PAT NARDUZZI: Yeah, we really -- that's a great question. I know like everybody up here in I guess the northern area is familiar with James, but first off, I'll start by saying he's an incredible kid. I lost my mother-in-law a couple weeks ago, and I don't know if it's every other day he comes up and says, how's your wife doing, asking me -- just an unbelievable kid, and there are just not that many out there. He's a special, special individual. He's obviously a great athlete.

He's overcome some major, major adversity, and I think really a lot of people can't fathom really how much adversity he really had, when you think of chemo and if you saw him in the hospital getting poison pumped into his body to try to kill this cancer, it's amazing what he's done, and he's continued to get better.

During camp we didn't -- we tried to monitor him, know what he's doing, but we didn't really cut his reps down. We thought maybe we had to. I mean, how many people have to deal with this? But he did a great job of training his body coming into camp, but we are seeing him slowly I think even get better.

We put GPS's on our athletes, not every one of them, I think we've got 30 or 40 of them, so you spread them around, but James is a guy we always have one on, and he's practicing at even a higher speed right now than he did four weeks ago in the opener against Penn State, whoever it may be. He's practicing -- I think he played the other game at 20 miles per hour, which in previous games he was at 18, and you really could see it. I told him we're going to crank it up to 21 miles an hour this weekend, and again, I think those are some of the things you're seeing through the season, but he's done a great job of monitoring his own body, and he's tough.

Q. 
I know everybody's goal on a kickoff is to drive it through the end zone, but on the occasions when it lands, when it's in the end zone, is there a distance that -- I guess what I'm trying to ask is with Quadree Henderson, if he fields it six, seven yards deep, are you okay with him bringing it out?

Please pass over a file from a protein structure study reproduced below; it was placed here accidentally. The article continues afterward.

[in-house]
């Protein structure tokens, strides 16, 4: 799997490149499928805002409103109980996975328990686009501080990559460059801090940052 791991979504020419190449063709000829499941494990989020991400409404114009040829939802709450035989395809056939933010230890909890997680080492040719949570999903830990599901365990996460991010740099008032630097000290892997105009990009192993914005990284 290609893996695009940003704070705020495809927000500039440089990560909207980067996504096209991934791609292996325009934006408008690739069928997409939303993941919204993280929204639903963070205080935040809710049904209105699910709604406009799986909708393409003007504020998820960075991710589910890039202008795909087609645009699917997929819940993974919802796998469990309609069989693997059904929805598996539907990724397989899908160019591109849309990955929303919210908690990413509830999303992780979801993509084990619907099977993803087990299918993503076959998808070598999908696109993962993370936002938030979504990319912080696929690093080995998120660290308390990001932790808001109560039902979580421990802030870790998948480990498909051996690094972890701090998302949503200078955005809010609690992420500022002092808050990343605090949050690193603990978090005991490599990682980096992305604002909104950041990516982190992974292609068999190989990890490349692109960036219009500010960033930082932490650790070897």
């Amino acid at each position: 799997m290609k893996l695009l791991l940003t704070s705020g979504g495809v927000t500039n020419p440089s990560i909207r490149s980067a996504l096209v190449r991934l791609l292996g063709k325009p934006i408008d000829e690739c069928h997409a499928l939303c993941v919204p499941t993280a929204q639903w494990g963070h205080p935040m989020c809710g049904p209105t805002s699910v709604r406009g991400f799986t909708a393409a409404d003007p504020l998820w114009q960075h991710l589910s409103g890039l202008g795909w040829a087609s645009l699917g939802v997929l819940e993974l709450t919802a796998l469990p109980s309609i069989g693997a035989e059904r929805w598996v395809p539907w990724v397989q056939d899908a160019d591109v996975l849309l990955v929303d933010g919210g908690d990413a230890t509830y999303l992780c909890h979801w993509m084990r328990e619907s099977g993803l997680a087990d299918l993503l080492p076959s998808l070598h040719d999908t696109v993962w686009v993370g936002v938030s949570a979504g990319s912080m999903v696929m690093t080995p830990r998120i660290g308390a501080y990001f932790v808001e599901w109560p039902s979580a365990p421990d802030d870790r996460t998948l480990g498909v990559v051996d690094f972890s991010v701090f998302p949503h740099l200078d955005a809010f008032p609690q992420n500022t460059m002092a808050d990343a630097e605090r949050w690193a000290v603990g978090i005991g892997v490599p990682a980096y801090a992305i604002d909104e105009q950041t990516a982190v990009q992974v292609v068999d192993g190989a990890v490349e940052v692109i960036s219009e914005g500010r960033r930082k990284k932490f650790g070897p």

PAT NARDUZZI: No, every week we give him a little bit different distance as far as where he can take it out. I think last week the Virginia Tech kicker would kick it deep, deep, deep, and I think going into last week's game, Virginia Tech really only had to cover six kicks on the year so far, so they haven't been making many tackles on their kickoff team. But for example, every week is a little different depending on the hang time and how much time you have, but we gave him the 3-yard line last week, and I think we got out to the 21-yard line, and it was like, gosh, maybe we should have just downed it in and maybe just said if it goes in the end zone you get it at the 25. It depends on who those animals are that are running down the field, how good is the hang time from the kick and all those things.

So those are something we measure and say what are our chances, and obviously we didn't block them good enough up front and they caught us at the 21. If we get out past the 26, 27, we've gained a couple yards extra, but if we don't, it's a mistake to take it out. But every week is a little different based on the kicker, his hang time and et cetera.

Q. 
Is he always chomping at the bit to want to bring it out on his own, and has he ever broken the rule that you give him before each game?

PAT NARDUZZI: You know, no. He really hasn't broke that rule. I think he's very smart, and not a selfish player. I would probably consider a guy that would take it out when you told him not to a guy that was worried about him and me, me, me instead of we, we, we. He's a we guy, and Andre Powell does a great job as our special teams coordinator of making sure our guys are doing what they're supposed to. That's discipline, and he takes it out and gets tagged at the 15-yard line, our offensive coordinator is not going to be very happy with that drive to start.